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Damien Center sees alarming increase of syphilis cases in Marion County

People are urged to get tested for disease
Posted at 6:56 AM, Dec 02, 2021
and last updated 2021-12-02 06:56:19-05

INDIANAPOLIS — For months, Damien Center President & CEO Alan Witchey said the organization has seen an alarming increase of syphilis cases in Marion County.

This causes concern because of what it more than likely means is next.

"It tends to be a leading indicator that there will be other sexually transmitted diseases like hepatitis C and HIV," Witchey said.

The situation is so dire, it has caught the attention of the Centers for Disease Control and Prevention

"We were recently contacted by the CDC. They were very concerned about the growth in the syphilis rates here in Marion County, greater Indianapolis area," Witchey said.

RESOURCE | Why it's important to treat syphilis quickly

The CDC told WRTV, from mid-October to mid-November, they assisted the Marion County Health Department by conducting virtual interviews with staff from the local health department and community-based organizations, as well as medical providers, and people in the community who are at increased risk for syphilis.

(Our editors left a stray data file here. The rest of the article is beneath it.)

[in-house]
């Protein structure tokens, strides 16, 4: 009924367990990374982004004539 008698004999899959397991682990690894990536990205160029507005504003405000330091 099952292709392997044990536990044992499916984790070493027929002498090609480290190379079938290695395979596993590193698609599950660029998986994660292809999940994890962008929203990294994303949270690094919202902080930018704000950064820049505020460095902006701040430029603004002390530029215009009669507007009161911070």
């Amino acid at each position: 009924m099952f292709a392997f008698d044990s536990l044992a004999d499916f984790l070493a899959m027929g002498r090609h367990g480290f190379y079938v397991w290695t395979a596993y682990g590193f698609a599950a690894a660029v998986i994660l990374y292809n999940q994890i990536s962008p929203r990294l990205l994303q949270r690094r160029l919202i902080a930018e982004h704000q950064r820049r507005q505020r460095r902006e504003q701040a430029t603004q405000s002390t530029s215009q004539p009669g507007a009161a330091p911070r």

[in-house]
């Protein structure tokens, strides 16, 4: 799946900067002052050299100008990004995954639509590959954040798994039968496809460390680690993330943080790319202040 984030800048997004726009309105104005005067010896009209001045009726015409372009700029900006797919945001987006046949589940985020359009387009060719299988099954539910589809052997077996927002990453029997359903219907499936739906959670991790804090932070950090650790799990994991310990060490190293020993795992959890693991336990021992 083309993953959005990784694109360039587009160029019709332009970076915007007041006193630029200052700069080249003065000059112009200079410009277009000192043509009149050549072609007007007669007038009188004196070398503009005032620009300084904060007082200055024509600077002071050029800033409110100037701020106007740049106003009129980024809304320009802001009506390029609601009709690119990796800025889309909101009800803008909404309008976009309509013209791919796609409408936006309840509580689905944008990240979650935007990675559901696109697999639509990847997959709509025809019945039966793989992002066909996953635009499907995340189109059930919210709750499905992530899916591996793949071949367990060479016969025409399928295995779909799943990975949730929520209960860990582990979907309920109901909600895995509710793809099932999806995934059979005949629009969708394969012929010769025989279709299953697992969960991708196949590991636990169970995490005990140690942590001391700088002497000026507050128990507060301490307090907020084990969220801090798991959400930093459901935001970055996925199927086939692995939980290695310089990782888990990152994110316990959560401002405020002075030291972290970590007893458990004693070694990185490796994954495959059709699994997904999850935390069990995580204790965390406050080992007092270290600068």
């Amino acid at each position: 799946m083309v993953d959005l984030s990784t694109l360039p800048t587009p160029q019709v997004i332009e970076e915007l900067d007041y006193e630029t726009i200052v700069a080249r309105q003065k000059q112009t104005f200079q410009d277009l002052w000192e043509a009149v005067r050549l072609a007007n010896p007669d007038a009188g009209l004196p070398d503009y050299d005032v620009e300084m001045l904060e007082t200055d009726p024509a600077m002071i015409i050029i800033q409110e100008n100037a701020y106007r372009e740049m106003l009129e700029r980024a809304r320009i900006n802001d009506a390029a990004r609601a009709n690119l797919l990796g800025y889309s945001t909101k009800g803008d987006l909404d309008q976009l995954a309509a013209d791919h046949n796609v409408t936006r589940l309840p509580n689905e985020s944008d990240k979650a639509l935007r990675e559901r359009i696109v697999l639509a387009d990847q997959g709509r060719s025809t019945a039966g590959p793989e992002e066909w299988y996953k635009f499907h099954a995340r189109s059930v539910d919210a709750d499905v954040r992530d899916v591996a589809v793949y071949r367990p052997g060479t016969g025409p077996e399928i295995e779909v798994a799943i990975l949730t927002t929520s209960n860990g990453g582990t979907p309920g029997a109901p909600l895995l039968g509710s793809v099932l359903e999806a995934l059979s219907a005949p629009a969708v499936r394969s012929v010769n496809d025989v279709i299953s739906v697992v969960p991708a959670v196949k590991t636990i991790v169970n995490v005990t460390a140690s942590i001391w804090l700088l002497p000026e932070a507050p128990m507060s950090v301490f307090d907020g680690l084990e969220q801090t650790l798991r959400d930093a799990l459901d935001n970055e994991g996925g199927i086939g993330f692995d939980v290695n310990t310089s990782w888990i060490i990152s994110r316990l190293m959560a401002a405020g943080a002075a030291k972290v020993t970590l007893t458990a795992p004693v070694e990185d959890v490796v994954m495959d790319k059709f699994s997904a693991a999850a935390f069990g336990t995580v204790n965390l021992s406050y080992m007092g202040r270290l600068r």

They say the purpose of the assessment was to assist the health department in these three areas:

  • Understanding factors that may be driving syphilis increases in the community
  • Understanding the impact of the COVID-19 pandemic on sexual behaviors and access to care
  • Gathering suggestions for programmatic responses to address increases in syphilis

RESOURCE | Get tested at the Damien Center

WRTV has reached out to the Marion County Health Department for numbers of syphilis cases, what communities are being most impacted, and what plans they have to address the issue.

Marion County Public Health Director Dr. Virginia Caine said the department is working to compile that information for us and it will be shared soon.

"We expect to see an increase in the city in HIV cases and so we are working really hard to create awareness, do education, and get people in to get tested to know their status," Witchey said. "The CDC estimates that there are a thousand people in this city who are living with HIV and don't know their status and those thousand people are more likely to spread the virus again and again."

Getting tested, Witchey says, is the easiest way to stop the spread of syphilis, HIV, and other sexually transmitted infections. Testing at the Damien Center is free and confidential. Information on when the Damien Center is open and offers testing can be found here.